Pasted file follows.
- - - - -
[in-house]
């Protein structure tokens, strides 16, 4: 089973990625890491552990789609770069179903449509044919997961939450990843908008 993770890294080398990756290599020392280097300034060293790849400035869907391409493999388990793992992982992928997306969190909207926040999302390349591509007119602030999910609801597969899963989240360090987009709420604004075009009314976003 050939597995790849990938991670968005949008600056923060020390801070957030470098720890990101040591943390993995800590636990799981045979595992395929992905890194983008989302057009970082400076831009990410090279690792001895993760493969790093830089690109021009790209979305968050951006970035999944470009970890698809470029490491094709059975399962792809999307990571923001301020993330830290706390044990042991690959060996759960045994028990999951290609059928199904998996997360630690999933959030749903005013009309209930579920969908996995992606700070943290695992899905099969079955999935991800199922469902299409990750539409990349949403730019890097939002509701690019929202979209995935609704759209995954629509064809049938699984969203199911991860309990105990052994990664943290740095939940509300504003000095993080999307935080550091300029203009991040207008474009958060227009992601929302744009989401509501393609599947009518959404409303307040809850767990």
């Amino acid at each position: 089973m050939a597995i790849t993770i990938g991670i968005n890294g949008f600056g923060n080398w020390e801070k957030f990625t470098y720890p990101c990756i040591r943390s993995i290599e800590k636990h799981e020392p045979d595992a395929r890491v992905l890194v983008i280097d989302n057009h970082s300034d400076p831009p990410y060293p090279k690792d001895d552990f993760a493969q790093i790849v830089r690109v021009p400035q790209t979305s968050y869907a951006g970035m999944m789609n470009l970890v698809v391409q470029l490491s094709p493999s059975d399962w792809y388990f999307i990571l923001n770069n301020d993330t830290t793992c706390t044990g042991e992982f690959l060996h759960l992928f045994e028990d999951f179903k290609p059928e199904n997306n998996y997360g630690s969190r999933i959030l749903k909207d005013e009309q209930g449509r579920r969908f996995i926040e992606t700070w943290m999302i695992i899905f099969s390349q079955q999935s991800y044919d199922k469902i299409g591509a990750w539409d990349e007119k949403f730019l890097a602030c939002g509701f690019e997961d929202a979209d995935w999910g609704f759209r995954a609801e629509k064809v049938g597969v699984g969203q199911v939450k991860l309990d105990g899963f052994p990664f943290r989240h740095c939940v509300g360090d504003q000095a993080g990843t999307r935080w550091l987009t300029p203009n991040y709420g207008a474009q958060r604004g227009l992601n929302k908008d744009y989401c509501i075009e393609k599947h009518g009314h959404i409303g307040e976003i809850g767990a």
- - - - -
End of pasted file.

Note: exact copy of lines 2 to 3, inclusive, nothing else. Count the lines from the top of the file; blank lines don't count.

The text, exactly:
């Protein structure tokens, strides 16, 4: 089973990625890491552990789609770069179903449509044919997961939450990843908008 993770890294080398990756290599020392280097300034060293790849400035869907391409493999388990793992992982992928997306969190909207926040999302390349591509007119602030999910609801597969899963989240360090987009709420604004075009009314976003 050939597995790849990938991670968005949008600056923060020390801070957030470098720890990101040591943390993995800590636990799981045979595992395929992905890194983008989302057009970082400076831009990410090279690792001895993760493969790093830089690109021009790209979305968050951006970035999944470009970890698809470029490491094709059975399962792809999307990571923001301020993330830290706390044990042991690959060996759960045994028990999951290609059928199904998996997360630690999933959030749903005013009309209930579920969908996995992606700070943290695992899905099969079955999935991800199922469902299409990750539409990349949403730019890097939002509701690019929202979209995935609704759209995954629509064809049938699984969203199911991860309990105990052994990664943290740095939940509300504003000095993080999307935080550091300029203009991040207008474009958060227009992601929302744009989401509501393609599947009518959404409303307040809850767990």
């Amino acid at each position: 089973m050939a597995i790849t993770i990938g991670i968005n890294g949008f600056g923060n080398w020390e801070k957030f990625t470098y720890p990101c990756i040591r943390s993995i290599e800590k636990h799981e020392p045979d595992a395929r890491v992905l890194v983008i280097d989302n057009h970082s300034d400076p831009p990410y060293p090279k690792d001895d552990f993760a493969q790093i790849v830089r690109v021009p400035q790209t979305s968050y869907a951006g970035m999944m789609n470009l970890v698809v391409q470029l490491s094709p493999s059975d399962w792809y388990f999307i990571l923001n770069n301020d993330t830290t793992c706390t044990g042991e992982f690959l060996h759960l992928f045994e028990d999951f179903k290609p059928e199904n997306n998996y997360g630690s969190r999933i959030l749903k909207d005013e009309q209930g449509r579920r969908f996995i926040e992606t700070w943290m999302i695992i899905f099969s390349q079955q999935s991800y044919d199922k469902i299409g591509a990750w539409d990349e007119k949403f730019l890097a602030c939002g509701f690019e997961d929202a979209d995935w999910g609704f759209r995954a609801e629509k064809v049938g597969v699984g969203q199911v939450k991860l309990d105990g899963f052994p990664f943290r989240h740095c939940v509300g360090d504003q000095a993080g990843t999307r935080w550091l987009t300029p203009n991040y709420g207008a474009q958060r604004g227009l992601n929302k908008d744009y989401c509501i075009e393609k599947h009518g009314h959404i409303g307040e976003i809850g767990a």